Use of nuclear magnetic resonance microscopy for noninvasive observations of root-soil water relations
As part of our strategy to study root-soil water relationships, it was necessary to develop a nondestructive technique to detect small changes in water distribution in and near the root. Nuclear magnetic resonance imaging (MRI), clinically used to nondestructively and noninvasively acquire anatomical information, can also be used to observe water distribution in roots, soils and other plant tissues. In MRI, a sample is placed in a strong magnetic field and a sequence of radio frequency (rf) pulses and magnetic field gradients is used to measure the concentration and relaxation properties of protons, chiefly those associated with water. This information is then reconstructed into a digital image representing the spatial distribution of water in plant tissues and soil. Today, intact roots less than 1 mm in diameter growing in soil or synthetic media can be clearly imaged in less than 4 minutes at resolutions typically less than 30μm. This permits rapid production of images that simultaneously distinguish temporal changes in water distribution in root tissue, the rhizosphere and the adjacent soil at microscopic levels. Applications of this technique for investigating plant-soil water relationships will be discussed. © 1990 Springer-Verlag.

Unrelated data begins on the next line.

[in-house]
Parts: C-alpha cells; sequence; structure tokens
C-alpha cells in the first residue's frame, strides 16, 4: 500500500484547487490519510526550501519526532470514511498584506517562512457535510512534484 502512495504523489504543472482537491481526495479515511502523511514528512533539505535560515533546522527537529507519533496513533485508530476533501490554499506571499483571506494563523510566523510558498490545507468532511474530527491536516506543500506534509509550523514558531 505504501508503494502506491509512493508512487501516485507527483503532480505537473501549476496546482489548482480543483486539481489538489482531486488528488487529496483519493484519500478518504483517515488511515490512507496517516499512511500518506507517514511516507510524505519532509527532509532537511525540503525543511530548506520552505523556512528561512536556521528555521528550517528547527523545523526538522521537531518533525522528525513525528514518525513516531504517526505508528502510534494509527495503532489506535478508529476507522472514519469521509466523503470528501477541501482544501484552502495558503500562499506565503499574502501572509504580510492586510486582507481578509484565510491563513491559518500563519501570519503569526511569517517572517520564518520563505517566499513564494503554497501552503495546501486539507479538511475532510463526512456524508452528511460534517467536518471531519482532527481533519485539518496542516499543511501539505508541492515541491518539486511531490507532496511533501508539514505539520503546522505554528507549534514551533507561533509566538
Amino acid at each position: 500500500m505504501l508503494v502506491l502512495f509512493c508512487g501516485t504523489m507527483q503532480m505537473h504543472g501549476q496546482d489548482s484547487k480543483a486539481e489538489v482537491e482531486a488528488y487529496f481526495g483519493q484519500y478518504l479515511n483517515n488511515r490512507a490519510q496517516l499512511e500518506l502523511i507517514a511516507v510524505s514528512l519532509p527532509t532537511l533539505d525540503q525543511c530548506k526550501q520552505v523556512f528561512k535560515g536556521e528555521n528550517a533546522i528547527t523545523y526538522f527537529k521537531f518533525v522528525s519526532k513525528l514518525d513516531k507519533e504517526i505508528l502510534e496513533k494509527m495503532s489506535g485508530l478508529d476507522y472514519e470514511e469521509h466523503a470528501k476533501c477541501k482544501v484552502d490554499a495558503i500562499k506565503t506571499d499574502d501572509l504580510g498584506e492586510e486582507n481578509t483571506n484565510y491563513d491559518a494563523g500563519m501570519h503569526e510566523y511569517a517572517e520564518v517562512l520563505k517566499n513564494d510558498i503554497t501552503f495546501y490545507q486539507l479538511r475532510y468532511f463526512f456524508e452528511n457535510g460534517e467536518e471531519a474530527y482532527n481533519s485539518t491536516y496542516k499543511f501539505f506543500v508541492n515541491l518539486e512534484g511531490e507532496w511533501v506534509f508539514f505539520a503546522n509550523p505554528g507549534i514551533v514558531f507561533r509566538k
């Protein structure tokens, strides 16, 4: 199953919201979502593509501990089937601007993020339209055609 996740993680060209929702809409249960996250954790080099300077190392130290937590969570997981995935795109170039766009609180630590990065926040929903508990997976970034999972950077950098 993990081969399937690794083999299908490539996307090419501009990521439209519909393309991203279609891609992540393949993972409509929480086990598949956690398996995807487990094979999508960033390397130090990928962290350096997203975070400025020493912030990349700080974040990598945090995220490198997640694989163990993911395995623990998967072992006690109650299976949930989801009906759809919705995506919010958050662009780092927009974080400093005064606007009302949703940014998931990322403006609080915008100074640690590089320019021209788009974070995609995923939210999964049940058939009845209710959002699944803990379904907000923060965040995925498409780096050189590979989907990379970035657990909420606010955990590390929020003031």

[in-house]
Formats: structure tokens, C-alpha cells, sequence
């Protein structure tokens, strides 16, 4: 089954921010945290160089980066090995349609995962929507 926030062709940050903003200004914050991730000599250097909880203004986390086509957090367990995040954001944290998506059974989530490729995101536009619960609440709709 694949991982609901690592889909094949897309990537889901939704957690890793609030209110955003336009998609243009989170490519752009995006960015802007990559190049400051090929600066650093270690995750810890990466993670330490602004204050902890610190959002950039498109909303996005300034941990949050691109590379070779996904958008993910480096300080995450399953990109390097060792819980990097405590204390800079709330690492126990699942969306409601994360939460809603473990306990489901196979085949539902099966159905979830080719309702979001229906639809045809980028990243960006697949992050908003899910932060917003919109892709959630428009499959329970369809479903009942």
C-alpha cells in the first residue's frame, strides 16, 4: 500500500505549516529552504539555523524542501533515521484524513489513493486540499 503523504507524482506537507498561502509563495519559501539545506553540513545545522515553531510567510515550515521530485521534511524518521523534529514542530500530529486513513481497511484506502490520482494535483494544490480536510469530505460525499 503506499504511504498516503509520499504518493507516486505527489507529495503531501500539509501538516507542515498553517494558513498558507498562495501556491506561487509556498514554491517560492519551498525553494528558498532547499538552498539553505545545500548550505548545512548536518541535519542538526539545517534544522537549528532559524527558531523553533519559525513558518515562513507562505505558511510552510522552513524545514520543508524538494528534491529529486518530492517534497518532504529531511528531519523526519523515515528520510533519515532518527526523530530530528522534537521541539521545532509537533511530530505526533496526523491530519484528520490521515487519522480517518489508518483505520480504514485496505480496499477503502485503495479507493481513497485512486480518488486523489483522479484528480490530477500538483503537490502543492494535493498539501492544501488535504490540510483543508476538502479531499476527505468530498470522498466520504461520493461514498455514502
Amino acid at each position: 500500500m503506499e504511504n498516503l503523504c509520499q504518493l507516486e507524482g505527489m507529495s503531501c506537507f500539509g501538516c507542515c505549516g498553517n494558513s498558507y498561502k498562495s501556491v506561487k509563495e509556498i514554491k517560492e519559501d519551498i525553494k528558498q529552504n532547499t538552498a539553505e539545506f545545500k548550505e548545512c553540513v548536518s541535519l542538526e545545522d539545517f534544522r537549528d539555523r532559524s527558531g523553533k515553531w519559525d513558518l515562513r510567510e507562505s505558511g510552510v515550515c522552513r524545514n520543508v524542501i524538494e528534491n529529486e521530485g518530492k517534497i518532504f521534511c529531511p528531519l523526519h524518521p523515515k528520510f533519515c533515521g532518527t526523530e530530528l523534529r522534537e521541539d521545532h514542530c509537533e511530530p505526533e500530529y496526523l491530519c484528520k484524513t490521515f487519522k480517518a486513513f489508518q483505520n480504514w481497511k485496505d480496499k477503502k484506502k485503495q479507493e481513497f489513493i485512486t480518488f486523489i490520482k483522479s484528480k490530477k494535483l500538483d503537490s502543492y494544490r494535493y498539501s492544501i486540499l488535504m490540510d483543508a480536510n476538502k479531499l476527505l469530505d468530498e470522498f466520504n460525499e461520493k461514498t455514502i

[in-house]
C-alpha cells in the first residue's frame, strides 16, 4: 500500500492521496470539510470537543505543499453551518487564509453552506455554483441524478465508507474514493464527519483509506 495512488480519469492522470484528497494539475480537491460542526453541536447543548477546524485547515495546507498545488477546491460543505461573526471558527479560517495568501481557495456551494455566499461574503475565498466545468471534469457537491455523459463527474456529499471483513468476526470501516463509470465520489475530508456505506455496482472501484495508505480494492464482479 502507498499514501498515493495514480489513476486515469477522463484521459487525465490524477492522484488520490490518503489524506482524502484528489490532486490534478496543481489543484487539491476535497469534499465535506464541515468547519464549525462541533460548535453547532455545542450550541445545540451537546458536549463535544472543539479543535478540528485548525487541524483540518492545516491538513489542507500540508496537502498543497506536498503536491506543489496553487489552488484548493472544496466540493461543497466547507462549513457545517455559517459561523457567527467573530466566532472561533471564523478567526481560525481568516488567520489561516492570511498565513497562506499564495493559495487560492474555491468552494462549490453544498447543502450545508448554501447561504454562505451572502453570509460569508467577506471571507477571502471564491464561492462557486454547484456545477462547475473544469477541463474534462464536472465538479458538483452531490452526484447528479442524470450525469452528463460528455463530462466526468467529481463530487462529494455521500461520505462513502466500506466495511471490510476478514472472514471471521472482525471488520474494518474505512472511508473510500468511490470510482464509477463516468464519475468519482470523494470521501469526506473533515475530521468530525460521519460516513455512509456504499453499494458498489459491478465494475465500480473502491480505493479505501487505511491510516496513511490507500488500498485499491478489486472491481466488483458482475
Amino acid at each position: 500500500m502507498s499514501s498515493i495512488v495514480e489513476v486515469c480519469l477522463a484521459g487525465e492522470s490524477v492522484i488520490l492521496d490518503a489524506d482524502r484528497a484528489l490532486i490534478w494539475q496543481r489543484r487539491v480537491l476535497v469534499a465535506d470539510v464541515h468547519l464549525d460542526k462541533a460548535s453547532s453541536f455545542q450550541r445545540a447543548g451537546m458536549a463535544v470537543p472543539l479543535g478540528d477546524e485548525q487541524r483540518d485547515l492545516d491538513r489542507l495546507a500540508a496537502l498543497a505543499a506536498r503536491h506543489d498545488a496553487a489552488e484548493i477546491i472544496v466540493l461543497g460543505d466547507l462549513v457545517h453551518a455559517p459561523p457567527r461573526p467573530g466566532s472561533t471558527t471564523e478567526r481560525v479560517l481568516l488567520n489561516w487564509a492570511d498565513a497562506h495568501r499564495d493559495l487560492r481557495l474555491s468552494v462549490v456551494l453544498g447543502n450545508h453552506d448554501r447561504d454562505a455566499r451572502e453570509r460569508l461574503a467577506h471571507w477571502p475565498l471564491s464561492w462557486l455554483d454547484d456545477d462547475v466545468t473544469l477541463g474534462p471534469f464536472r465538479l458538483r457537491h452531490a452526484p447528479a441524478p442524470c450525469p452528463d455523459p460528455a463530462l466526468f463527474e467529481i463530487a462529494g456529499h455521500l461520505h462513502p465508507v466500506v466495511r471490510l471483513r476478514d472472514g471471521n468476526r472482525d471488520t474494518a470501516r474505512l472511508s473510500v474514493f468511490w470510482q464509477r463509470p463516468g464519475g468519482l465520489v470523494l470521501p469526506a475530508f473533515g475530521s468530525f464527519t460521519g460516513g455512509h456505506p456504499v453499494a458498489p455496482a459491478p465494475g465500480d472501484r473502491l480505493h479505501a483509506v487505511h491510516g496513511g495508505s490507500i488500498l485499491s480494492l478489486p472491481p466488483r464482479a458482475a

Brown, JM; Kramer, PJ; Cofer, GP; Johnson, GA
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